Utah caves offer ‘unmatched’ insights about past

By Sharon Haddock
Danger Cave State Park, Utah (AP) June 2011


Utah’s Danger and Jukebox caves are remarkable archaeological sites for several reasons.

Both provided shelter for ancient groups of people as far back as 12,000 years ago and have clues hidden in the strata that tell valuable stories to research teams.

Danger Cave – once known as Hands and Knees Cave because the curious had to crawl in to access it – is considered the cornerstone of archaeological research in the Great Basin.

Jukebox Cave – Indian Cave or Picture Cave – contains rock artwork of hunters on horses armed with spears and bows and arrows that is fascinating and unique. Today it also has a concrete dance floor that once lent itself to parties for soldiers and their dates.

And remarkably, the two hillside caves remain intact enough to warrant further study and protection despite periodic years of abandonment during which looters and relic hunters paraded through the precious sites with abandon.

Retired state archaeologist David Madsen, along with current state archaeologist Kevin T. Jones and assistant state archaeologist Ron Rood, led groups of private citizens through the caves May 14 as part of the annual Archaeology Week activities – an event well attended by a fortunate few.

“We get such an overwhelming response every time we offer tours,” Rood said, “just to go see a big hole in the ground.”

“If you meet any archaeologist anywhere and tell them you’ve worked at Danger Cave, they will fall on their knees in awe because it’s such a very famous archaeological site,” Madsen said. “It’s one of the most important sites in the United States. What it’s taught us of antiquity is unmatched.”

Danger Cave is so named because a large section of the outer rock face broke off and fell to the ground minutes after a research team had broken for lunch and cleared the area in 1941. The rocks remain today as mute evidence that ultimately, Mother Nature has say over what happens to these natural formations.

The cave itself is a good-sized opening in the rocky hillside in the Great Basin area a few miles from Wendover, big enough to explore with ease and, at the time of discovery, almost filled with cultural debris.

University of Utah field researchers under the direction of Jesse D. Jennings spent between 1949 and 1953 clearing out and studying the debris. They found an amazing array of artifacts, even perishable items like bits of basketry, leather and wood that survived only because the cave is dry.

They discovered layers of pickleweed seeds, pine nuts and salt brush, antelope hair and rock and ash from the hearths of people who probably used the caves as winter camp sites.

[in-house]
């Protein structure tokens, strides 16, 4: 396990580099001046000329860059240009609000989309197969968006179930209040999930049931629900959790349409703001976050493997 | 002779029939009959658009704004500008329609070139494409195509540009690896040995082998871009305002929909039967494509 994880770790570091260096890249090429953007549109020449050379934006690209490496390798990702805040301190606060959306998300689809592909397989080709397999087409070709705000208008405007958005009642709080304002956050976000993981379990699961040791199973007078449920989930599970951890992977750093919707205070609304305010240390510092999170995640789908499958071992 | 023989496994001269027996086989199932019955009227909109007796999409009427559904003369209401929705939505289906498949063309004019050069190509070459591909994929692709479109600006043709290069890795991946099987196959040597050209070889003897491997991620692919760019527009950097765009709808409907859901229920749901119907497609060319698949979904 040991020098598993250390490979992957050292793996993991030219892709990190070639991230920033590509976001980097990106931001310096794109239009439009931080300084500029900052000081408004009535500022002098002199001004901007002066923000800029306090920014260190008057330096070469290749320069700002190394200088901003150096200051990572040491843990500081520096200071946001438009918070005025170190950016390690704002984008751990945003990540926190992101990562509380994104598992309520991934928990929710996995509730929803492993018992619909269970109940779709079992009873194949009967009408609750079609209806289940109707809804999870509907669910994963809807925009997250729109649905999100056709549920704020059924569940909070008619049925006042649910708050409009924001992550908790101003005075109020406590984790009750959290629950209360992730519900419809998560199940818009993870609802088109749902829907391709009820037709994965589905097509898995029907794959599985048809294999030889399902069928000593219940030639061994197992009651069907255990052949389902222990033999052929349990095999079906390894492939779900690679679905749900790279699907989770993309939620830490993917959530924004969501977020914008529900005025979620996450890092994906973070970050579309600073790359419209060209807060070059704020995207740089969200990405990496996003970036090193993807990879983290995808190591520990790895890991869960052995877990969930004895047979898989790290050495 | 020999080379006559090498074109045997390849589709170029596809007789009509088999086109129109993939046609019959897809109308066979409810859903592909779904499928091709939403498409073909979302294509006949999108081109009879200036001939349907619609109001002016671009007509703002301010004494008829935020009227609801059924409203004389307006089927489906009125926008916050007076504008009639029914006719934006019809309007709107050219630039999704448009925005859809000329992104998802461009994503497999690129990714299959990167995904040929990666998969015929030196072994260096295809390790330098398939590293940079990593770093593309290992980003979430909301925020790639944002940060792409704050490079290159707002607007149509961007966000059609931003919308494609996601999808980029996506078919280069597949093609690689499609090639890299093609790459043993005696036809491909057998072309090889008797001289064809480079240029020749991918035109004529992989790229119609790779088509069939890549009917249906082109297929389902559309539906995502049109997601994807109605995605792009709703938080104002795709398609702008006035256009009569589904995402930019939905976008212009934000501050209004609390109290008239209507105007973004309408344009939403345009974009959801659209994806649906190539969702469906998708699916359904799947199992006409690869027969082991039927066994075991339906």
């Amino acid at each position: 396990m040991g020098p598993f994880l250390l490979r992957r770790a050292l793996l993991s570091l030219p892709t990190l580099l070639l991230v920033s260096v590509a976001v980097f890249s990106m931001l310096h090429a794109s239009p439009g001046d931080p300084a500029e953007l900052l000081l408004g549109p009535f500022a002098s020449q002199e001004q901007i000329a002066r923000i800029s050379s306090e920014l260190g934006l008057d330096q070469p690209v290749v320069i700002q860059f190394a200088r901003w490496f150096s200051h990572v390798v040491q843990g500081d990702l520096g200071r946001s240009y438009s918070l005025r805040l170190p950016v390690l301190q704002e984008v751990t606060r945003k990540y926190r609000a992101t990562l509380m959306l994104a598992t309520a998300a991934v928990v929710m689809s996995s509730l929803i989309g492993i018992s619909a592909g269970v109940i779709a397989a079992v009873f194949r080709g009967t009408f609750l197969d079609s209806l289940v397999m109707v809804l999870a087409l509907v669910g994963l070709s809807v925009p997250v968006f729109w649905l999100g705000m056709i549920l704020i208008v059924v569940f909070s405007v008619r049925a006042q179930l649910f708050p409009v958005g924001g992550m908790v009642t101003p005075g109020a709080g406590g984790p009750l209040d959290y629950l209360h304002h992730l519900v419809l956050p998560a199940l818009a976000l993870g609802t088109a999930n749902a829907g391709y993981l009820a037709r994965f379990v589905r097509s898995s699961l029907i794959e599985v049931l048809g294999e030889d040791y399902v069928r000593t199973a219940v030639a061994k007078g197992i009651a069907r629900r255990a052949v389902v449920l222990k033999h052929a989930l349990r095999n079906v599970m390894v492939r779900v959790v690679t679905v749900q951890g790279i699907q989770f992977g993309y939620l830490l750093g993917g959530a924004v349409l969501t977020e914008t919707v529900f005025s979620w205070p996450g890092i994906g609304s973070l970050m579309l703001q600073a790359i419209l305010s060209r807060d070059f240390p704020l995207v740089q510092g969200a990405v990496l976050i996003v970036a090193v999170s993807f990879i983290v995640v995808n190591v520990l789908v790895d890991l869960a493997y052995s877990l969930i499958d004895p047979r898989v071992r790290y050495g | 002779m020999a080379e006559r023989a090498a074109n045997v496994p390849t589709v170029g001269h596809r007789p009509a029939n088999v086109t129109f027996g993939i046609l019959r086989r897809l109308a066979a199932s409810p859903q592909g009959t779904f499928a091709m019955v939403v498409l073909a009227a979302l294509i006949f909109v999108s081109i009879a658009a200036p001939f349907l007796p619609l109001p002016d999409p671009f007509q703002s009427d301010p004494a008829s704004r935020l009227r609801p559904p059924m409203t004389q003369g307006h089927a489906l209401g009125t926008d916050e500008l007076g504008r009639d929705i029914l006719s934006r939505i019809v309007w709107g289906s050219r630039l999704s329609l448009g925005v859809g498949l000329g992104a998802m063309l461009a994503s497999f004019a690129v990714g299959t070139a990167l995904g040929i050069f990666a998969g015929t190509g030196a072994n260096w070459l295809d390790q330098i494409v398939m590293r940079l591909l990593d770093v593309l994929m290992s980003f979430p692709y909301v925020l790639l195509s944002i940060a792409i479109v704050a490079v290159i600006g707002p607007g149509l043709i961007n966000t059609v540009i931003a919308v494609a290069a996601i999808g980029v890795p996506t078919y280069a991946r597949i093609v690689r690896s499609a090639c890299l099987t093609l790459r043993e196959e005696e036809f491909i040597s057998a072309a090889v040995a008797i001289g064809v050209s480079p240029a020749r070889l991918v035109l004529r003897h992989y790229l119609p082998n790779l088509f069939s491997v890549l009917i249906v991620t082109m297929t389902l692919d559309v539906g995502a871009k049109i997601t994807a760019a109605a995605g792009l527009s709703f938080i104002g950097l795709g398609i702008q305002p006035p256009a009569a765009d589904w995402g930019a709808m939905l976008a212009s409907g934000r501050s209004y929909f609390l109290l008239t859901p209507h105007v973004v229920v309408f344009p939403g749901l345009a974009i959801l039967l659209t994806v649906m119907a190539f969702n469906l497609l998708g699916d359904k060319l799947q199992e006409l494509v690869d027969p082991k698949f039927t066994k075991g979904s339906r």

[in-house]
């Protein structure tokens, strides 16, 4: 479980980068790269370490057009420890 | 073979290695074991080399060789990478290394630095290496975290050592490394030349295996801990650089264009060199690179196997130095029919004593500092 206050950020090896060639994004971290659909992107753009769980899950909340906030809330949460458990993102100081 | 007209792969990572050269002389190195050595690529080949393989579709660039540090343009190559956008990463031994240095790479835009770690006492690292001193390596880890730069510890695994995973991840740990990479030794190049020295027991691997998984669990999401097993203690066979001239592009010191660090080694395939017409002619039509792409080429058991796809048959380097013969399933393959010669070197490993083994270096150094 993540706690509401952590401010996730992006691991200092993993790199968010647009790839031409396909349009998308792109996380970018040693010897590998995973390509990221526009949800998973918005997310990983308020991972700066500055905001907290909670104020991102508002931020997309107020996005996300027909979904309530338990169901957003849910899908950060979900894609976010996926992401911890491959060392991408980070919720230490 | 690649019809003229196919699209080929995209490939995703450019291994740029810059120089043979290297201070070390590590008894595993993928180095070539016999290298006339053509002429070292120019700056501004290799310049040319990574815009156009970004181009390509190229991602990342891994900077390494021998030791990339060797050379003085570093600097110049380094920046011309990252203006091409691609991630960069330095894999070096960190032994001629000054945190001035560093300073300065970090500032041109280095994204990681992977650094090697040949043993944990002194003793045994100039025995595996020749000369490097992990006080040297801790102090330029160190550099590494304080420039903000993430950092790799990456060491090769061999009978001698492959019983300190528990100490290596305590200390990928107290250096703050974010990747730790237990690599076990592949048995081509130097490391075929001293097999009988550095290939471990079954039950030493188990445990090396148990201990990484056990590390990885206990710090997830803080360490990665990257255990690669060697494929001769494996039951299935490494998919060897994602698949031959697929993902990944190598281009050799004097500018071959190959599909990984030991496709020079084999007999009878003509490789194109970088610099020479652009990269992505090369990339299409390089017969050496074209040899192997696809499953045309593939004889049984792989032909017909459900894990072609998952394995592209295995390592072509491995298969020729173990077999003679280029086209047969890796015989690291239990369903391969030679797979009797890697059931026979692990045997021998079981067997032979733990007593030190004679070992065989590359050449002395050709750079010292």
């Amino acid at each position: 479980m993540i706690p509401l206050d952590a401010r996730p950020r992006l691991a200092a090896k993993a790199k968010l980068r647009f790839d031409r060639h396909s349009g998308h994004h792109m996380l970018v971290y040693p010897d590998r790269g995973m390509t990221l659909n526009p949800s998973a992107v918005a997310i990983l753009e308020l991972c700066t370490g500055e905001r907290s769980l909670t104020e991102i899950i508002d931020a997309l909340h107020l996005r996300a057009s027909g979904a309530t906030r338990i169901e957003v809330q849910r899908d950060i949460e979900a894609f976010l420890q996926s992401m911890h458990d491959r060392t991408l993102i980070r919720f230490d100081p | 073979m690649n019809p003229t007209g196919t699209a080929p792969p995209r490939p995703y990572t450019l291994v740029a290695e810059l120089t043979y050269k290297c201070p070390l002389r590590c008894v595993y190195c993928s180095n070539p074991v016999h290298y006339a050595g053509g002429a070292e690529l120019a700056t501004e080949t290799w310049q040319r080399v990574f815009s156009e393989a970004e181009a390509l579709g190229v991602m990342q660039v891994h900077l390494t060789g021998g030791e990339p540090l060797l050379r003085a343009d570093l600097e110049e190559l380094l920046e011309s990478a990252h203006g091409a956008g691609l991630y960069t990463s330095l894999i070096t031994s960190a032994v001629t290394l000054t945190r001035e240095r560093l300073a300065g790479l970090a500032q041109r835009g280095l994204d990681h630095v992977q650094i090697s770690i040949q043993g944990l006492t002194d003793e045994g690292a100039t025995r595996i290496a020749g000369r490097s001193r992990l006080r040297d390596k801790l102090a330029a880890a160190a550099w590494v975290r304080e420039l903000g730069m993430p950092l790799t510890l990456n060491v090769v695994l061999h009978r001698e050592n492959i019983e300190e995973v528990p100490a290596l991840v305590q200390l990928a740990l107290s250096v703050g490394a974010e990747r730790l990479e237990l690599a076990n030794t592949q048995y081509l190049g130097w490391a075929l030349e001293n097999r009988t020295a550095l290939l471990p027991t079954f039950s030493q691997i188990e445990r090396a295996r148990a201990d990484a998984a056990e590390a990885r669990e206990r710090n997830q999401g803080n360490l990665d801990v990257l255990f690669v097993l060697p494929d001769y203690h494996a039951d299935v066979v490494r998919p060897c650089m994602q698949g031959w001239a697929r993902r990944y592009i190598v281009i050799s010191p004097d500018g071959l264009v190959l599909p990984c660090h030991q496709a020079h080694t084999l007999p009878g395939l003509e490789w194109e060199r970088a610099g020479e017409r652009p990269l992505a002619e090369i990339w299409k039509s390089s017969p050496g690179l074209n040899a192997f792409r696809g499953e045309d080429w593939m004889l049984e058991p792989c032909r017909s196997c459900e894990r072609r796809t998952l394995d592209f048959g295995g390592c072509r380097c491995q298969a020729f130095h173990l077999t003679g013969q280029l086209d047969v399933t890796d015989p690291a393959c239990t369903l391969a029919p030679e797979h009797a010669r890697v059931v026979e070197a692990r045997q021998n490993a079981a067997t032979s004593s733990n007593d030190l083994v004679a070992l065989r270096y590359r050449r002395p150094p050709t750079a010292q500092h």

“(Jenning’s) work is what we know,” Madsen said. “He excavated stratographically, peeling back the layers that recorded the history.”

After World War II, Danger Cave became tied to the advent of radio-carbon dating, which opened up another world for researchers.

The caves, left after the vast Lake Bonneville receded and waves washed in and out of the hillside holes, were first visited by Robert Heizer in the 1930s and tested in the early 1940s by Elmer Smith.

In 1943, soldiers from Wendover Air Base leveled part of the rear Jukebox Cave and put in a concrete slab for dancing.

“We came back in the late `60s,” Madsen said. “We found the ground in the caves had just been churned up by the locals.”

Excavation went on for about a week in 1968. The caves were then deemed “empty” of findable material and abandoned for another 20 years.

Researchers returned in 1986, dug trenches and found 130 artifacts in a single rock column near the cave mouth, so they brought in a Bobcat and leveled the floor. They dug deeper and found more artifacts such as coprolites (fossilized dung) and quids (chewed bits of fibrous food) along with arrowheads, bone tools, grinding stones and bits of twine baskets.

Protective iron bar gates were put up in 1998.

The research has given historians a rough timeline of the occupants: Paleoindian (8,000-12,000 years ago), Desert Archaic people (2,000-8,000 years ago) and the Fremont and Anasazi Indians (700-2,000 years ago), followed by the late prehistoric tribes, the Spanish explorers and finally pioneer settlers in 1847.

Madsen, Rood and Jones figure there’s still plenty of information to be gathered. “We assumed the looters had taken everything there was to take,” Madsen said. “But there’s so much deep down.”

And now, DNA experts can examine the quids and determine which tribal people occupied the caves, where the people came from and their migration patterns.

“We’re never done with what we find,” Madsen said.

Rood said some of the most valuable information comes from ““unlovely specimens” like the coprolites and the quids. There are tens of thousands of such items in Danger Cave alone.

Inside Jukebox Cave, there’s an environmental record that is just as important as Danger Cave’s archaeological record.

“It’s so valuable,” Madsen said. “Because it has got not just one ecosystem recorded but a whole array, including the marshland that used to exist outside the mouth, the desert, the mountain terrain.”

Eventually, he and Jones expect funds will become available to pay for thoroughly excavating Jukebox Cave, a task for a future generation of researchers.

Members of the Utah Statewide Archaeological Society have adopted the caves as part of the Utah Site Stewardship Program. Trained stewards visit the sites several times a year to monitor erosion, site condition and vandalism.

Danger Cave has been listed on the National Register of Historic Places.
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